After a painful loss of a loved one, photographer Ida Pimenoff came to realize it was time for her to turn her gaze at what she had, rather than what was no longer there. It was time to focus on presence, not on absence. With this realization in mind, she started to make portraits, both direct and tender, of all the people she loved.
Perhaps Loneliness Does Not Exist After All is a personal and intimate autobiographical story of survival. It is a story about rebuilding oneself and one’s life again after most of it has been shattered to pieces. In the book, the black and white portraits of the artist’s closest people are combined with more symbolic color images of memories, dreams and the transient beauty of everyday life.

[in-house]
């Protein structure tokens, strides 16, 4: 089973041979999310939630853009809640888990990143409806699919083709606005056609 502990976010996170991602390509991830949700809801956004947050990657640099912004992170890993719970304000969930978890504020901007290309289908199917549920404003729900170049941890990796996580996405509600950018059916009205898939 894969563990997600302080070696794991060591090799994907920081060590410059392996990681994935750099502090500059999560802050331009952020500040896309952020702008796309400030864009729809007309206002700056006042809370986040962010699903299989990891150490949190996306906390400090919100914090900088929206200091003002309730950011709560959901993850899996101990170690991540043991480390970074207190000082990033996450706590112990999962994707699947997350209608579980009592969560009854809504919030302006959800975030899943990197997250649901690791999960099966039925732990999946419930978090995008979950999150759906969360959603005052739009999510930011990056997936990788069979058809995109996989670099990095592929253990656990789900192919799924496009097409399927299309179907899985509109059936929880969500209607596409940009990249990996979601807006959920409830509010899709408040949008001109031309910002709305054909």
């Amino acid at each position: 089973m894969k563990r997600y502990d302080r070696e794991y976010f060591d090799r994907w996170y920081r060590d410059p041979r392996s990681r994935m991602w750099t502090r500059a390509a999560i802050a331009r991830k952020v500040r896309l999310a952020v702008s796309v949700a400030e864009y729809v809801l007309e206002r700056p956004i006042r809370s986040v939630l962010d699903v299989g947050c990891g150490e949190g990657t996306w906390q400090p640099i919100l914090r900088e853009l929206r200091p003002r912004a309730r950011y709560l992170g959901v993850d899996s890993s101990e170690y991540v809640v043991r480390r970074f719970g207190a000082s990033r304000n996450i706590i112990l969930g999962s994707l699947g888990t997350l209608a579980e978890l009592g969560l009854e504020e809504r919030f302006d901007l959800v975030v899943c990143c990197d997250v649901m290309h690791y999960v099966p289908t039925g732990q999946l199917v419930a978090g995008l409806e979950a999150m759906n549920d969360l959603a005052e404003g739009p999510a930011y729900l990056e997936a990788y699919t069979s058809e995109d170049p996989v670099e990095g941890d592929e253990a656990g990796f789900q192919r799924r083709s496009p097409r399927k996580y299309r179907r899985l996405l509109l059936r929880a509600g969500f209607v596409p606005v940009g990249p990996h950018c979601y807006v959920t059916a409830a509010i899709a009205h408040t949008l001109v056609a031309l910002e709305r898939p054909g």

All together the book forms a kind of a journey. Or one might also call it a diary, consisting of images rather than of text. This personal journey and the process of recovery can be traced through out the book: from the melancholy and piercingly painful images in the beginning to the brightness and hopefulness of the last pages.